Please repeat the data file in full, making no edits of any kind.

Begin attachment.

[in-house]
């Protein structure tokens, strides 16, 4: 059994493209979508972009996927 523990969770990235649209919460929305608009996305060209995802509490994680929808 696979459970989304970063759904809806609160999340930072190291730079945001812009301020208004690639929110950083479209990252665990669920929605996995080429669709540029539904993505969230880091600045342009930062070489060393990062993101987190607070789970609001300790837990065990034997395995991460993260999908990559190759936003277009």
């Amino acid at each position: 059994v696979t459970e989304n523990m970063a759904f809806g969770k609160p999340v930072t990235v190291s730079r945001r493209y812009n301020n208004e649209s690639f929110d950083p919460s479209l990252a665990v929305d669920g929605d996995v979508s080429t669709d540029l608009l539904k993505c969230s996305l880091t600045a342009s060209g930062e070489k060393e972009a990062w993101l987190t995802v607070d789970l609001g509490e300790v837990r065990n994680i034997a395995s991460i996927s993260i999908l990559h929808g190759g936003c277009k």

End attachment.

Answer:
[in-house]
């Protein structure tokens, strides 16, 4: 059994493209979508972009996927 523990969770990235649209919460929305608009996305060209995802509490994680929808 696979459970989304970063759904809806609160999340930072190291730079945001812009301020208004690639929110950083479209990252665990669920929605996995080429669709540029539904993505969230880091600045342009930062070489060393990062993101987190607070789970609001300790837990065990034997395995991460993260999908990559190759936003277009």
């Amino acid at each position: 059994v696979t459970e989304n523990m970063a759904f809806g969770k609160p999340v930072t990235v190291s730079r945001r493209y812009n301020n208004e649209s690639f929110d950083p919460s479209l990252a665990v929305d669920g929605d996995v979508s080429t669709d540029l608009l539904k993505c969230s996305l880091t600045a342009s060209g930062e070489k060393e972009a990062w993101l987190t995802v607070d789970l609001g509490e300790v837990r065990n994680i034997a395995s991460i996927s993260i999908l990559h929808g190759g936003c277009k």